Go to the Globe and Mail homepage

Jump to main navigationJump to main content

Is Rubio the Republican Obama? Add to ...

Cuban-Americans have been gathering at Versailles Restaurant, a Little Havana landmark, to commiserate about communism since the year Marco Rubio was born.

But in the wake of Mr. Rubio’s breakout victory in Florida’s Senate race, there is suddenly less talk about regime change in their former country and a lot more about engineering a political revolution in Washington.

More related to this story

Many here see the Republican wave that swept the 39-year-old son of Cuban exiles into office on Tuesday as a precursor to a much bigger tide. Talk of Mr. Rubio soon emerging as a presidential running mate – or more – is as irresistible at Versailles as the Cuban croquetas the restaurant serves up.

“That would be a great ticket, a tremendous ticket,” muses Julio Sixto, a supporter of Mitt Romney for the GOP nomination in 2008, as he ponders the possibility of a Romney-Rubio partnership two years from now.

Or is that Rubio-Romney?

In an age when political stars are made in record time, and when Americans seem particularly willing to bet on new faces, that idea may not be as fanciful as it sounds. Barack Obama went from being unknown outside of Chicago to becoming the front-runner for the Democratic presidential nomination in barely 30 months. Almost no one below the 49th parallel had heard of Sarah Palin before the 2008 Republican convention.

Still, political stardom can be fleeting. Until John McCain picked Ms. Palin, Florida Governor Charlie Crist was at the top of the pack of potential vice-presidential nominees. Now, Mr. Crist’s political career lies in tatters. On Tuesday, he went down in flames in the Senate election as Mr. Rubio captured nearly half of the popular vote.

“Charlie’s not about substance. He’s strictly about reading the wind,” says Dennis Baxley, who served in the state legislature when Mr. Rubio was Speaker of the Florida House of Representatives and urged his friend to run against Mr. Crist. “Marco has core convictions. They rudder the ship.”

Those apparent convictions led Mr. Crist to label his opponent an “extreme right-wing candidate” throughout the campaign. But Mr. Rubio – an anti-abortion, pro-gun, small-government conservative – transcended that barb with his earnest optimism, stirring oratory and a compelling personal narrative that has led many pundits to call him the Republican Obama.

“No matter where I go or what title I may achieve, I will always be the son of exiles,” the U.S.-born Mr. Rubio, whose parents fled Cuba after Fidel Castro’s revolution, reminded supporters in his victory speech on Tuesday. “And we will always be heirs to two generations of unfulfilled dreams.”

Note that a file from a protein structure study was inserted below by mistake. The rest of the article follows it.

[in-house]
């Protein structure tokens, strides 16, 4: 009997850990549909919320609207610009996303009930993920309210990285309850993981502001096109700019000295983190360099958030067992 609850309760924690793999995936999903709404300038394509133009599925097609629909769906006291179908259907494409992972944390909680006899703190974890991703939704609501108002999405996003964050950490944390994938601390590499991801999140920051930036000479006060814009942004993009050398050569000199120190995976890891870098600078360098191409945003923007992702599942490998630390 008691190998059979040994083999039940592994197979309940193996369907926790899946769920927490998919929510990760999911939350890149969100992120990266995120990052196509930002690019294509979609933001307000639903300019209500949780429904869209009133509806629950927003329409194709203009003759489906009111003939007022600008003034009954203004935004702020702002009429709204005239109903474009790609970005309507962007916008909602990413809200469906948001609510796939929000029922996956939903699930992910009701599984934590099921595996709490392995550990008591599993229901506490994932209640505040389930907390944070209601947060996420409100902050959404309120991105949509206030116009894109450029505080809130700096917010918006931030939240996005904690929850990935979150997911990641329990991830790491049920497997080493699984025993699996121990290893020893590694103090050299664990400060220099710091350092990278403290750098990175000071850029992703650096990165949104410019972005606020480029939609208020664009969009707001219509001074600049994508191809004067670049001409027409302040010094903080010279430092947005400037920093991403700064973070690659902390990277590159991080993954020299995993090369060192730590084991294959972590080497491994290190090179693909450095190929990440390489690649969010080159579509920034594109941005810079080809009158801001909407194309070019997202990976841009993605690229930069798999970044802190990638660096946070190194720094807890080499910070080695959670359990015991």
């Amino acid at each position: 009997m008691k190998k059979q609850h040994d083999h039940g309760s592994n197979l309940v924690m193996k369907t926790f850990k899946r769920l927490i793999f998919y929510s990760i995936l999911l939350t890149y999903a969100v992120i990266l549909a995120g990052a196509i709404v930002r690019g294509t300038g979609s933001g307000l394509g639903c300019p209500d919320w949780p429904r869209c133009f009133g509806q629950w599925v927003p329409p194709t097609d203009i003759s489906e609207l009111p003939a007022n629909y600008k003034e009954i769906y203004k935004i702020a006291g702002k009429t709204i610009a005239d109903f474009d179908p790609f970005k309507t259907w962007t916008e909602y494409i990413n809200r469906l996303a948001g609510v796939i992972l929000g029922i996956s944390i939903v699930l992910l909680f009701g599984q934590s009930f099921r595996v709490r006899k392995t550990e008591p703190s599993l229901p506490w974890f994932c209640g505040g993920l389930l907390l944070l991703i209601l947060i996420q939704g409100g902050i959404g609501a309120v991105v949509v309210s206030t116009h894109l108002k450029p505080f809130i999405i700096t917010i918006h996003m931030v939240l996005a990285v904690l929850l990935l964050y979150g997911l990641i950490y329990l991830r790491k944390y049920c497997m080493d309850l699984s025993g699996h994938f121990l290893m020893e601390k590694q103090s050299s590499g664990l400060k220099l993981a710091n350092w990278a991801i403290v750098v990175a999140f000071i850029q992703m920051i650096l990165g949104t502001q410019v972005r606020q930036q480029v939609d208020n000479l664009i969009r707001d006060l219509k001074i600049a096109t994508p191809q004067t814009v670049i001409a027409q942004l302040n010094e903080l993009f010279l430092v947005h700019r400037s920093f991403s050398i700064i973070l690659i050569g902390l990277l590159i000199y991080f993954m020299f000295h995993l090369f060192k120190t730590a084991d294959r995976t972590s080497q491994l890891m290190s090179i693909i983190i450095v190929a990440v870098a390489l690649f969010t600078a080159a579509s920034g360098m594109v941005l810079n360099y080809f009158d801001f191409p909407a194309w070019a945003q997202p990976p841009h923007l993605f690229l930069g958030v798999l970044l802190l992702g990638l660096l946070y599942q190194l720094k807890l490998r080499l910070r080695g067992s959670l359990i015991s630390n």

Mr. Rubio’s father, who died two months ago, worked as a banquet bartender until he was 78. His mother cleaned hotel rooms and worked at K-Mart. After dabbling with a career in football – the sport remains to him what basketball is to Mr. Obama – Mr. Rubio put himself through university and law school. He racked up $165,000 in student loans in the process.

Indeed, his unsteady personal finances were red-flagged throughout the campaign. He acknowledged using the Florida GOP’s credit card for personal expenses when he was Speaker. And a house he co-owned almost went into foreclosure. But the revelations did not interrupt his momentum.

Growing up in a “community of exiles, of people who lost their country,” Mr. Rubio has made rescuing his own from encroaching statism the trademark of his politics.

He speaks endlessly of the United States as “simply the single greatest nation in all of human history,” a phrase that endears him to disciples of American exceptionalism, a sacred doctrine among U.S. conservatives. His call for a return to the country’s founding principles – it’s inferred that means small government and individual freedom – makes them gush.

“Before us lie two very different roads,” Mr. Rubio calmly told supporters on Tuesday. “One road is the road that Washington and both parties have placed us on … [The other]is a road that realizes that there is still one place on this planet where it doesn’t matter if your dad was a bartender and your mom was a maid.”

Single page

Follow on Twitter: @konradyakabuski

In the know

Most popular video »

Highlights

More from The Globe and Mail

Most Popular Stories